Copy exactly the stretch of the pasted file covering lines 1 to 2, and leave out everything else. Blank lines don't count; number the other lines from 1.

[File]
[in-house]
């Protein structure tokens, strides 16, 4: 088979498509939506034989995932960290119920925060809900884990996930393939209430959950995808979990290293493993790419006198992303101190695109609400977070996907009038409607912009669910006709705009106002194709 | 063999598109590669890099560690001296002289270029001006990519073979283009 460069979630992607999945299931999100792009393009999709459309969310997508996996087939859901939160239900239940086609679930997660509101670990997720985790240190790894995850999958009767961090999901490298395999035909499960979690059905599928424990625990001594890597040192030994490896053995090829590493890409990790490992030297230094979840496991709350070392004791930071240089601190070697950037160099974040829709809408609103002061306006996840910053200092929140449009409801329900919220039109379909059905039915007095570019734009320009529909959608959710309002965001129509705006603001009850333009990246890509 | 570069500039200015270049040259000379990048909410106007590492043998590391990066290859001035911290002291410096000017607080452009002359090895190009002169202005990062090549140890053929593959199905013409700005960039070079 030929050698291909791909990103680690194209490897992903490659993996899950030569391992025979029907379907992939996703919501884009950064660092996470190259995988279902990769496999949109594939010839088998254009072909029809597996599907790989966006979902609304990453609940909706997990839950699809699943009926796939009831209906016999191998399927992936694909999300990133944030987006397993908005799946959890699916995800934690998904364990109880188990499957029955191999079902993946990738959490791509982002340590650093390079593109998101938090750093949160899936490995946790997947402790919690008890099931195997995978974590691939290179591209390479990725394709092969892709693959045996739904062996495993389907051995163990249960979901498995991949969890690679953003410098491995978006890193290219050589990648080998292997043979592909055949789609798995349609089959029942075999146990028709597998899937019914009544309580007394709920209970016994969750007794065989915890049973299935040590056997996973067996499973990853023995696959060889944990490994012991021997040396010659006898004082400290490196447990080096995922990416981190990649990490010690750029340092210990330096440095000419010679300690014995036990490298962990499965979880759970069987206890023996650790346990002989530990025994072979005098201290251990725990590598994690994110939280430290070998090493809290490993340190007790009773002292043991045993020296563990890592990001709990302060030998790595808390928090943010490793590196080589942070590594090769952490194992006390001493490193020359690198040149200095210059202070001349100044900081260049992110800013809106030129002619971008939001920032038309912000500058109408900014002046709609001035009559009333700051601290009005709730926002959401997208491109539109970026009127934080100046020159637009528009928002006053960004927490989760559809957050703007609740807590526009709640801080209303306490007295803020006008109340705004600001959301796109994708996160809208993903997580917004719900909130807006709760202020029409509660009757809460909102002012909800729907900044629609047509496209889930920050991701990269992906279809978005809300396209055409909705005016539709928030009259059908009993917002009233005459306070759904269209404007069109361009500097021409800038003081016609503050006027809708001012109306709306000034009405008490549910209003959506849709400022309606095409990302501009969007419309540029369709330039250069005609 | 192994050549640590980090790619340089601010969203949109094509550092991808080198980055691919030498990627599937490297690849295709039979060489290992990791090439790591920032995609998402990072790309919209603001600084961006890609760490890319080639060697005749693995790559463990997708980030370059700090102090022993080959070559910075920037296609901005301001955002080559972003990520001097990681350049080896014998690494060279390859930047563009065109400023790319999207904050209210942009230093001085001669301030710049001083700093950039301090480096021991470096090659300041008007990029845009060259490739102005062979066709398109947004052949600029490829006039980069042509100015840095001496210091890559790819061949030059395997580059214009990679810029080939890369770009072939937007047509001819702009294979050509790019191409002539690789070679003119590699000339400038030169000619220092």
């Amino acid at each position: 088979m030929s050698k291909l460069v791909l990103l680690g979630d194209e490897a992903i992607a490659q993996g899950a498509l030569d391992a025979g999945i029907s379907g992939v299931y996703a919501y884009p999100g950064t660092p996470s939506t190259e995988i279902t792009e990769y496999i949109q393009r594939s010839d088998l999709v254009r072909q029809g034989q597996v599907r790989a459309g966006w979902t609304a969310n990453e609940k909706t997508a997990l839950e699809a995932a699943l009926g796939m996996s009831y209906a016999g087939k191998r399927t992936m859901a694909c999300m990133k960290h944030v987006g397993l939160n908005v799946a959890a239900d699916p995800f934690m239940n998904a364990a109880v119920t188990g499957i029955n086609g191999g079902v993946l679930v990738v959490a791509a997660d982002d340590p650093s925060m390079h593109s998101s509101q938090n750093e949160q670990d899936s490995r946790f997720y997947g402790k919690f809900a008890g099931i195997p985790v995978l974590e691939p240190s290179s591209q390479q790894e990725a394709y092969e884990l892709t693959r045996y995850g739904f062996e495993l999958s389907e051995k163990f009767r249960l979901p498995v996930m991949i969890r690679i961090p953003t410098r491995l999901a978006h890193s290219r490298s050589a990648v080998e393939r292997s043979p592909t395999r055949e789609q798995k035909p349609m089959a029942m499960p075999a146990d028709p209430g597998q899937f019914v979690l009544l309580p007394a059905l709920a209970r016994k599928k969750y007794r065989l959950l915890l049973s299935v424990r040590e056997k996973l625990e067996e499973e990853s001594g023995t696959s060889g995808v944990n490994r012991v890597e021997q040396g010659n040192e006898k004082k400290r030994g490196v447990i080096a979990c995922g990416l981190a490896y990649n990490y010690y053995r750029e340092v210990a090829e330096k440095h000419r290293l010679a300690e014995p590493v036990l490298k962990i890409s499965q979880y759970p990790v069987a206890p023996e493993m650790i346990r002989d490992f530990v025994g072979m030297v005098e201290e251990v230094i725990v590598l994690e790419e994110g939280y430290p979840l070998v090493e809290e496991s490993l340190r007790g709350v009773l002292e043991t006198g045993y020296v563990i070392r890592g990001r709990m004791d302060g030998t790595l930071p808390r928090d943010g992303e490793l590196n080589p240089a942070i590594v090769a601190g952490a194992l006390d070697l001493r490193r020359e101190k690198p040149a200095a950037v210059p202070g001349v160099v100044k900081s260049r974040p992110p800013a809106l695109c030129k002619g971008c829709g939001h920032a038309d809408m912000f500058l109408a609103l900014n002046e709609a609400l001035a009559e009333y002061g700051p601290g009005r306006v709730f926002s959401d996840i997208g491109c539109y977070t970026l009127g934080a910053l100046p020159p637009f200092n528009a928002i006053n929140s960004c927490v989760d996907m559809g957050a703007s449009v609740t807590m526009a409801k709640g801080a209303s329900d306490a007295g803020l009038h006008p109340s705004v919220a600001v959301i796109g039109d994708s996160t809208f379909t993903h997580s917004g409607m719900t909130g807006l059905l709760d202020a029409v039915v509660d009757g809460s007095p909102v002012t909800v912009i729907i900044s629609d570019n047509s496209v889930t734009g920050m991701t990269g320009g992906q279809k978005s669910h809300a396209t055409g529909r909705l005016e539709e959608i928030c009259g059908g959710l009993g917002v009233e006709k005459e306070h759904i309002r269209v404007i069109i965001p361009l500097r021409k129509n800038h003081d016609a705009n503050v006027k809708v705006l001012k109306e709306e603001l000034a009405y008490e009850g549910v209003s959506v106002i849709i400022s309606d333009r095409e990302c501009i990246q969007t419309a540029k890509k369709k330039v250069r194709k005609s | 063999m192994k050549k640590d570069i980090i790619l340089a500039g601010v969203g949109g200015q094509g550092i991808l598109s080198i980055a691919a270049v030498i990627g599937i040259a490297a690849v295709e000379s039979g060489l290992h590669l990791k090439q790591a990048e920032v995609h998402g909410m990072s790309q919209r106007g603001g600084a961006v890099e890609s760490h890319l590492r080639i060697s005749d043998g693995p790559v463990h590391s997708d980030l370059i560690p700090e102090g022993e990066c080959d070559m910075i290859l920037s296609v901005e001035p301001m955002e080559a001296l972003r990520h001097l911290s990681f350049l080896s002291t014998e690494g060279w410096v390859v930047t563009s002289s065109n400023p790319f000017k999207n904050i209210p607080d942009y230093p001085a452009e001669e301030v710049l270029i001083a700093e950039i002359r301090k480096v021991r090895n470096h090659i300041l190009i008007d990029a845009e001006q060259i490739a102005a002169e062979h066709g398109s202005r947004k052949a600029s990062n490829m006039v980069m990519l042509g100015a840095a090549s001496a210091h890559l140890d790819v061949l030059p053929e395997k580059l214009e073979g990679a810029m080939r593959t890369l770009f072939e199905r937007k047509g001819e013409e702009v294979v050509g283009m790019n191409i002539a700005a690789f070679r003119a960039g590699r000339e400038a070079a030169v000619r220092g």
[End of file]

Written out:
[in-house]
């Protein structure tokens, strides 16, 4: 088979498509939506034989995932960290119920925060809900884990996930393939209430959950995808979990290293493993790419006198992303101190695109609400977070996907009038409607912009669910006709705009106002194709 | 063999598109590669890099560690001296002289270029001006990519073979283009 460069979630992607999945299931999100792009393009999709459309969310997508996996087939859901939160239900239940086609679930997660509101670990997720985790240190790894995850999958009767961090999901490298395999035909499960979690059905599928424990625990001594890597040192030994490896053995090829590493890409990790490992030297230094979840496991709350070392004791930071240089601190070697950037160099974040829709809408609103002061306006996840910053200092929140449009409801329900919220039109379909059905039915007095570019734009320009529909959608959710309002965001129509705006603001009850333009990246890509 | 570069500039200015270049040259000379990048909410106007590492043998590391990066290859001035911290002291410096000017607080452009002359090895190009002169202005990062090549140890053929593959199905013409700005960039070079 030929050698291909791909990103680690194209490897992903490659993996899950030569391992025979029907379907992939996703919501884009950064660092996470190259995988279902990769496999949109594939010839088998254009072909029809597996599907790989966006979902609304990453609940909706997990839950699809699943009926796939009831209906016999191998399927992936694909999300990133944030987006397993908005799946959890699916995800934690998904364990109880188990499957029955191999079902993946990738959490791509982002340590650093390079593109998101938090750093949160899936490995946790997947402790919690008890099931195997995978974590691939290179591209390479990725394709092969892709693959045996739904062996495993389907051995163990249960979901498995991949969890690679953003410098491995978006890193290219050589990648080998292997043979592909055949789609798995349609089959029942075999146990028709597998899937019914009544309580007394709920209970016994969750007794065989915890049973299935040590056997996973067996499973990853023995696959060889944990490994012991021997040396010659006898004082400290490196447990080096995922990416981190990649990490010690750029340092210990330096440095000419010679300690014995036990490298962990499965979880759970069987206890023996650790346990002989530990025994072979005098201290251990725990590598994690994110939280430290070998090493809290490993340190007790009773002292043991045993020296563990890592990001709990302060030998790595808390928090943010490793590196080589942070590594090769952490194992006390001493490193020359690198040149200095210059202070001349100044900081260049992110800013809106030129002619971008939001920032038309912000500058109408900014002046709609001035009559009333700051601290009005709730926002959401997208491109539109970026009127934080100046020159637009528009928002006053960004927490989760559809957050703007609740807590526009709640801080209303306490007295803020006008109340705004600001959301796109994708996160809208993903997580917004719900909130807006709760202020029409509660009757809460909102002012909800729907900044629609047509496209889930920050991701990269992906279809978005809300396209055409909705005016539709928030009259059908009993917002009233005459306070759904269209404007069109361009500097021409800038003081016609503050006027809708001012109306709306000034009405008490549910209003959506849709400022309606095409990302501009969007419309540029369709330039250069005609 | 192994050549640590980090790619340089601010969203949109094509550092991808080198980055691919030498990627599937490297690849295709039979060489290992990791090439790591920032995609998402990072790309919209603001600084961006890609760490890319080639060697005749693995790559463990997708980030370059700090102090022993080959070559910075920037296609901005301001955002080559972003990520001097990681350049080896014998690494060279390859930047563009065109400023790319999207904050209210942009230093001085001669301030710049001083700093950039301090480096021991470096090659300041008007990029845009060259490739102005062979066709398109947004052949600029490829006039980069042509100015840095001496210091890559790819061949030059395997580059214009990679810029080939890369770009072939937007047509001819702009294979050509790019191409002539690789070679003119590699000339400038030169000619220092």